White Catfish (Ameiurus catus) range from cold-temperate to subtropical climates and tolerate temperatures from near 0 C in ice-covered rivers in winter, to 31 C (Kendall and Schwartz 1968; Page and Burr 1991). Adults tolerate salinities up to 14 PSU in the laboratory and have been reported at 12 to 14.5 PSU in the field (Kendall and Schwartz 1968; Jones et al. 1978; Murdy et al. 1997). Their habitats include 'sluggish, mud-bottomed pools, open channels, and backwaters of small to large rivers’, and fresh to brackish portions of estuaries (Wang 1986; Page and Burr 1991). White catfish are omnivorous and eat aquatic plants, benthic invertebrates, and small fishes. In the San Francisco estuary, young fish (~40 mm long) feed on corophiid amphipods, mysids, and chironomid midge larvae. As they grow, they include larger invertebrates, carrion, and fishes, but still feed largely on invertebrates (Moyle 2002). Surprisingly, growth rates of White Catfish in the Delta are slow, compared to East Coast and California lake/river populations, possibly because of a dense population, or a lack of forage fish (Schafter et al. 1997). Predators include larger fish, birds, and humans.


Aquatic plants; benthic invertebrates, fishes


fishes, birds, humans

Trophic Status:




General HabitatNontidal FreshwaterNone
General HabitatFresh (nontidal) MarshNone
General HabitatGrass BedNone
General HabitatCoarse Woody DebrisNone
General HabitatSwampNone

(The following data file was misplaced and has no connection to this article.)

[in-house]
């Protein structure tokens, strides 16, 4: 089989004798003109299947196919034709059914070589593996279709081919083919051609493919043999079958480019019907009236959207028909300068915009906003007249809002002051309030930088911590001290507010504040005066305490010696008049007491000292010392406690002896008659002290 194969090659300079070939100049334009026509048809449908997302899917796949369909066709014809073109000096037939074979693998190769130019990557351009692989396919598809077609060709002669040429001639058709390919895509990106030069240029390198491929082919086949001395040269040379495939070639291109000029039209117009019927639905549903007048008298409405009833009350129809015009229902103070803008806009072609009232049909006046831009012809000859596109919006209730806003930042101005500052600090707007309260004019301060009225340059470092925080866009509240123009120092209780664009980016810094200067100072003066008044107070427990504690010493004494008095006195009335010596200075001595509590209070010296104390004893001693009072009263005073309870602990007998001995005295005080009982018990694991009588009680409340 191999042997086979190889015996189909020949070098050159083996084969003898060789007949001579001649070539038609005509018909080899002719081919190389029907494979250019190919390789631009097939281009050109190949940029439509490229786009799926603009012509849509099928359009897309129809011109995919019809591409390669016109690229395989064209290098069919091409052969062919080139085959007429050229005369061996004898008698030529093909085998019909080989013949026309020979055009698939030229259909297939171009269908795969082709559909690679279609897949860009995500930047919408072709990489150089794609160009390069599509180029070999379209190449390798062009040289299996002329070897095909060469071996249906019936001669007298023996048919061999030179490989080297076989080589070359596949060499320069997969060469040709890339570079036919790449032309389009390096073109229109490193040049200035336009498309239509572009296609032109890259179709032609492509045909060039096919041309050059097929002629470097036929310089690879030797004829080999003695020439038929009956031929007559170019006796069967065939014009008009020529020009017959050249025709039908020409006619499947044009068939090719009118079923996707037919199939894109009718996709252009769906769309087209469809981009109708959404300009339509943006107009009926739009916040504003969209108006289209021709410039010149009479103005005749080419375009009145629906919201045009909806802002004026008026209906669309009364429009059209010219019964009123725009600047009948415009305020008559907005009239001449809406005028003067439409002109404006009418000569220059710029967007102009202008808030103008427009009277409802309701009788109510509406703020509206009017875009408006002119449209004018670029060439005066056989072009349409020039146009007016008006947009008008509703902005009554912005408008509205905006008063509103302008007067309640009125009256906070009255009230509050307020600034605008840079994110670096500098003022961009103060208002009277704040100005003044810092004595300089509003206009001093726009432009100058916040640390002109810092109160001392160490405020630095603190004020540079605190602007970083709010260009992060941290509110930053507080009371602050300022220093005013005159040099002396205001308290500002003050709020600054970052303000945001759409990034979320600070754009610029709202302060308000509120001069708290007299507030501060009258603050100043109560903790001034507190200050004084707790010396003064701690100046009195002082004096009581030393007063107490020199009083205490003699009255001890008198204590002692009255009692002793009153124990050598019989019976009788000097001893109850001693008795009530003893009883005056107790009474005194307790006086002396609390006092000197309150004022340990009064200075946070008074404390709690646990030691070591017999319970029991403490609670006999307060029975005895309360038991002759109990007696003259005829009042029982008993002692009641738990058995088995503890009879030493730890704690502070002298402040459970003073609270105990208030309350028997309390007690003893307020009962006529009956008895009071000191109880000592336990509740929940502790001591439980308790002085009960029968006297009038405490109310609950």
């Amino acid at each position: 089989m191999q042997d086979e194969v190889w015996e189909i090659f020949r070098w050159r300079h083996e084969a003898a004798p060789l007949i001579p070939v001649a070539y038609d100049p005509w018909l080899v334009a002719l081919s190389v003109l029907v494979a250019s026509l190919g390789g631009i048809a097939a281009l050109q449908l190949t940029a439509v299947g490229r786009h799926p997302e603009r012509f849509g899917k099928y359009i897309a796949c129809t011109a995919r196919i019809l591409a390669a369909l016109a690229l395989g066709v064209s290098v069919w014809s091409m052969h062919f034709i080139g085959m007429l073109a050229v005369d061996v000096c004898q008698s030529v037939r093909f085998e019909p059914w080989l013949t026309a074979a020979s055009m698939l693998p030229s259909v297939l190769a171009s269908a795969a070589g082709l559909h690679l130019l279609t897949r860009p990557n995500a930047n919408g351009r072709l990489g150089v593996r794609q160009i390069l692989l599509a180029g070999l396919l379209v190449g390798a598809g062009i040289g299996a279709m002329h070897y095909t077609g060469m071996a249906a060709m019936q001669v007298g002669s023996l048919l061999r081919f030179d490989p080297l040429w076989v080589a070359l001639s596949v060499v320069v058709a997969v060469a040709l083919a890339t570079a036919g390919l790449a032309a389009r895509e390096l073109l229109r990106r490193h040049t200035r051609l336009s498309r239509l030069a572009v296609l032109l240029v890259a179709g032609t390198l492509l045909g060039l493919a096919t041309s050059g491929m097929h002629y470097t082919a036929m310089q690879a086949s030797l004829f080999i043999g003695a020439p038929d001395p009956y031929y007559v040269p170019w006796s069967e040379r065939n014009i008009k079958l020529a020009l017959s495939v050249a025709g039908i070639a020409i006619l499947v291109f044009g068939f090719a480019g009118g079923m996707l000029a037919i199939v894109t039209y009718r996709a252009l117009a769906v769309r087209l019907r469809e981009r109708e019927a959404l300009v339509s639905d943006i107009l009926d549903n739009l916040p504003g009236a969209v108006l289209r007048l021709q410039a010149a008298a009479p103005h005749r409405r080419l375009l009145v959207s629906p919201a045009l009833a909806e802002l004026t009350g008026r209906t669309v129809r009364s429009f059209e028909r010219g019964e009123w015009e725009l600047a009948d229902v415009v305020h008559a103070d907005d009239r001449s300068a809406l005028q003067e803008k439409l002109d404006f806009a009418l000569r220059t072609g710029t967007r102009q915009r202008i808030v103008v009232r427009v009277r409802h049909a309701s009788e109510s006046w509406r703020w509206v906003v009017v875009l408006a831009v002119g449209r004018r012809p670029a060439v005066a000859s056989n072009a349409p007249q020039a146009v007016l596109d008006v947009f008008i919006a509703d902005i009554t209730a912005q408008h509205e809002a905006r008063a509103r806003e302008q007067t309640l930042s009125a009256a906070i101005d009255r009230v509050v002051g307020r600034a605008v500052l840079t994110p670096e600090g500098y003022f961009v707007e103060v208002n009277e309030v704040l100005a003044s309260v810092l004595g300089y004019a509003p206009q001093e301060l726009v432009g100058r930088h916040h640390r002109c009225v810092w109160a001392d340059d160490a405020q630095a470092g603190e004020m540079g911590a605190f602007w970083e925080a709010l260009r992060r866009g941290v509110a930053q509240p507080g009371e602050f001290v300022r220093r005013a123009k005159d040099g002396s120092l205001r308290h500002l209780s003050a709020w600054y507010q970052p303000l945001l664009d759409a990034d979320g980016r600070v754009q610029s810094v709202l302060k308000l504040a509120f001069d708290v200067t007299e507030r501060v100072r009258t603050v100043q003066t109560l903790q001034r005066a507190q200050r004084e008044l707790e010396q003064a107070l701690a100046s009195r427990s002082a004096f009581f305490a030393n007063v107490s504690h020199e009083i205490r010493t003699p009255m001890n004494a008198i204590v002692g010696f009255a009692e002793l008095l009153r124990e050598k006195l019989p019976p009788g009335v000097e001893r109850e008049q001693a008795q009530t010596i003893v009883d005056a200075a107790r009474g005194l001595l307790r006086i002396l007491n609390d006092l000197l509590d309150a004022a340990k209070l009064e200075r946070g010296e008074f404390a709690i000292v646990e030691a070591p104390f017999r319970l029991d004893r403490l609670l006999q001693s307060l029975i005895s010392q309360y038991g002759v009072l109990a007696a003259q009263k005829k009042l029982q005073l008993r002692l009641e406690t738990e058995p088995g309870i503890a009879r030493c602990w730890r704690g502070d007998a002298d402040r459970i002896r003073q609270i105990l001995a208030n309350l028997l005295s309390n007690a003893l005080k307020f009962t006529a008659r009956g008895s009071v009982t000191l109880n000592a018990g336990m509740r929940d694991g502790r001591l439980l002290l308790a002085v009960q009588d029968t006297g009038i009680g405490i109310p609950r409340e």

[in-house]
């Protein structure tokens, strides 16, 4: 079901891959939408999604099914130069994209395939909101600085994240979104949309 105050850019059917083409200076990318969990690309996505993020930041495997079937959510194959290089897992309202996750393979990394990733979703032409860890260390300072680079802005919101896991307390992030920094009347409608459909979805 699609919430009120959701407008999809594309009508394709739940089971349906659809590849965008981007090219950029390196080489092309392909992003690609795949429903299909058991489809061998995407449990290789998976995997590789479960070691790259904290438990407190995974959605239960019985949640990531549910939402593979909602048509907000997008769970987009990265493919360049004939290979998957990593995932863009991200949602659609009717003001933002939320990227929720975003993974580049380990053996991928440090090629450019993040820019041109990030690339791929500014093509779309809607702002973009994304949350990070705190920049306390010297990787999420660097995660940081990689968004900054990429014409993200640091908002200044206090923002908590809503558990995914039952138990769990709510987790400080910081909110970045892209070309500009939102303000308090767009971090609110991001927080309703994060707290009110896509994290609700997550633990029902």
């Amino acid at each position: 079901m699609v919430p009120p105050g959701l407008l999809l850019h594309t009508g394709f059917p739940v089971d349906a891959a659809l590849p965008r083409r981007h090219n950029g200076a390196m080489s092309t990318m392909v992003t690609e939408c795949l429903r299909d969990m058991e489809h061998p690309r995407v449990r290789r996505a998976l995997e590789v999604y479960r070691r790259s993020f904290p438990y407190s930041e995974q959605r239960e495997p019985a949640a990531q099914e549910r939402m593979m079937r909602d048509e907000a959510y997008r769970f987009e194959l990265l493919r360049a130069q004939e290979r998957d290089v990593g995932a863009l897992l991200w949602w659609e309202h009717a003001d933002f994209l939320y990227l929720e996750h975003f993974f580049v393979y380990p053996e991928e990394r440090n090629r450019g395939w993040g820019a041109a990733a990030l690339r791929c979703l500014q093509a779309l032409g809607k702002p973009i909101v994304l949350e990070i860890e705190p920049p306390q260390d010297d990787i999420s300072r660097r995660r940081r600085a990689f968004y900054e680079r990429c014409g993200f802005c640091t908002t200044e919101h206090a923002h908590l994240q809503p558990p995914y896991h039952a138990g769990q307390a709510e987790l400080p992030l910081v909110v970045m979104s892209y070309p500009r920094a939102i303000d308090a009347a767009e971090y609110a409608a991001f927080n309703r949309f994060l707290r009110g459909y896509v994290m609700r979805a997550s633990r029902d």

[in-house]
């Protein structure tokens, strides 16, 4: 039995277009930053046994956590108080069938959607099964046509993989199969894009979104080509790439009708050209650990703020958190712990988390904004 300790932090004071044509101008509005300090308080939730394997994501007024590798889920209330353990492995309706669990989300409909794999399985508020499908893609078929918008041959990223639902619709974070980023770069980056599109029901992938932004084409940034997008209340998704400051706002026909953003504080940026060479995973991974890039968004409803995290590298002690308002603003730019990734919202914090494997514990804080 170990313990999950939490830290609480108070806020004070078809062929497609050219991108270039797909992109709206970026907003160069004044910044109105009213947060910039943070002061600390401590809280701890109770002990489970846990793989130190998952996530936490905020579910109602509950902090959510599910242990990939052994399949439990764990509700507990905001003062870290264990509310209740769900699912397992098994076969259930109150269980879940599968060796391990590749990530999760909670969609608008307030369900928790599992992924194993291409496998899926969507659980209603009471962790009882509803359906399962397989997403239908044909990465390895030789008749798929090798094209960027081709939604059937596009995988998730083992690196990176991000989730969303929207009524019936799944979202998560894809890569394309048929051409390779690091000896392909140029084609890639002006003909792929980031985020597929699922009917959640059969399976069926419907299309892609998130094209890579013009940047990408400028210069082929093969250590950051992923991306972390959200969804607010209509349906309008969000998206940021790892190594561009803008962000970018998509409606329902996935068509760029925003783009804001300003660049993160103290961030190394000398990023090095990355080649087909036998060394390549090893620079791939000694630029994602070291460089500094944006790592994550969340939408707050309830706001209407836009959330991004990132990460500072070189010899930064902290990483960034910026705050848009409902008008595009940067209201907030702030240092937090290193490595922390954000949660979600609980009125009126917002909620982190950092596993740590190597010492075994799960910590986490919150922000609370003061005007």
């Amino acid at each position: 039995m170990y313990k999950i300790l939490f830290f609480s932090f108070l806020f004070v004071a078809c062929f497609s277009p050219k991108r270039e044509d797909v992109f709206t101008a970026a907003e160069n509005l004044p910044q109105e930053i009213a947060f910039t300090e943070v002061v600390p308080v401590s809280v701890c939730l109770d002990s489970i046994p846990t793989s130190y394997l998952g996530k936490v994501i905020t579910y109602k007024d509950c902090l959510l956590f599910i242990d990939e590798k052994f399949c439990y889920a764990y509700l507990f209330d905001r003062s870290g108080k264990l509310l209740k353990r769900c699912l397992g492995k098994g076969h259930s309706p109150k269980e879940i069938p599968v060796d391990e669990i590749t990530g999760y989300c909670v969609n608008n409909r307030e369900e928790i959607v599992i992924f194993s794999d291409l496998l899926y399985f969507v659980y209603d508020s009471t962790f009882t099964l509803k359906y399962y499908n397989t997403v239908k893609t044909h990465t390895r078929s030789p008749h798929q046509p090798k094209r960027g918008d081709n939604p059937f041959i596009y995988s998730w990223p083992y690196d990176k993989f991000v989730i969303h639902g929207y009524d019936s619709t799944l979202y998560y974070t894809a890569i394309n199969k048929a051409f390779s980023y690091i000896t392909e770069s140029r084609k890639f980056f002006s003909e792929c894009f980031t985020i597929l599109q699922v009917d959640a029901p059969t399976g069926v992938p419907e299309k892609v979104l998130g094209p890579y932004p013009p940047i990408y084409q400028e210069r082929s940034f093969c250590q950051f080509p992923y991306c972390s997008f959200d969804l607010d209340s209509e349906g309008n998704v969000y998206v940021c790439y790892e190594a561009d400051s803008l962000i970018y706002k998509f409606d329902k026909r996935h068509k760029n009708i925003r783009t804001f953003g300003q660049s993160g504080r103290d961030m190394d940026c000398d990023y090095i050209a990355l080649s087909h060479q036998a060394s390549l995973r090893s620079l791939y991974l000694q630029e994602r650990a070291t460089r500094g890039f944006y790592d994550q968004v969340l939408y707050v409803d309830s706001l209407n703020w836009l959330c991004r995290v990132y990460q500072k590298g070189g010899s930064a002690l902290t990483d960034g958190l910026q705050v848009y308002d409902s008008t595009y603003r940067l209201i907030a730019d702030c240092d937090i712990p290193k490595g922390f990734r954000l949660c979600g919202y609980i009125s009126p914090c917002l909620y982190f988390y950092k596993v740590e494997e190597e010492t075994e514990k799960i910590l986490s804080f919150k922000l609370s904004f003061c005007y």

General HabitatTidal Fresh MarshNone
General HabitatSalt-brackish marshNone
General HabitatUnstructured BottomNone
Salinity RangeLimnetic0-0.5 PSU
Salinity RangeOligohaline0.5-5 PSU
Salinity RangeMesohaline5-18 PSU
Tidal RangeSubtidalNone
Vertical HabitatNektonicNone

Tolerances and Life History Parameters

Minimum Temperature (ºC)4Occurs in ice-covered water, eg. Hudson River
Maximum Temperature (ºC)31Experimental, acclimated to 20 C (Jones et al. 1978)
Minimum Salinity (‰)0A freshwater species
Maximum Salinity (‰)14.5Field data (Schwartz 1965)
Minimum Reproductive Temperature21Field data (Jones et al. 1978)
Maximum Reproductive Temperature30Field data (Jenkins and Burkhead 1994)
Minimum Reproductive Salinity0A freshwater species
Minimum Length (mm)152 Mature at 152-211 mm (Jones et al. 1978)
Maximum Length (mm)610 Jones et al. 1978

General Impacts

White Catfish (Ameiurus catus), together with other catfishes, are an important fishery species in their native range and in the San Francisco Bay estuary (Menzel 1945; Dill and Cordone 1997). While they are an abundant generalized predator on invertebrates and small fishes, there are no specific impacts of their introduction.

Economic Impacts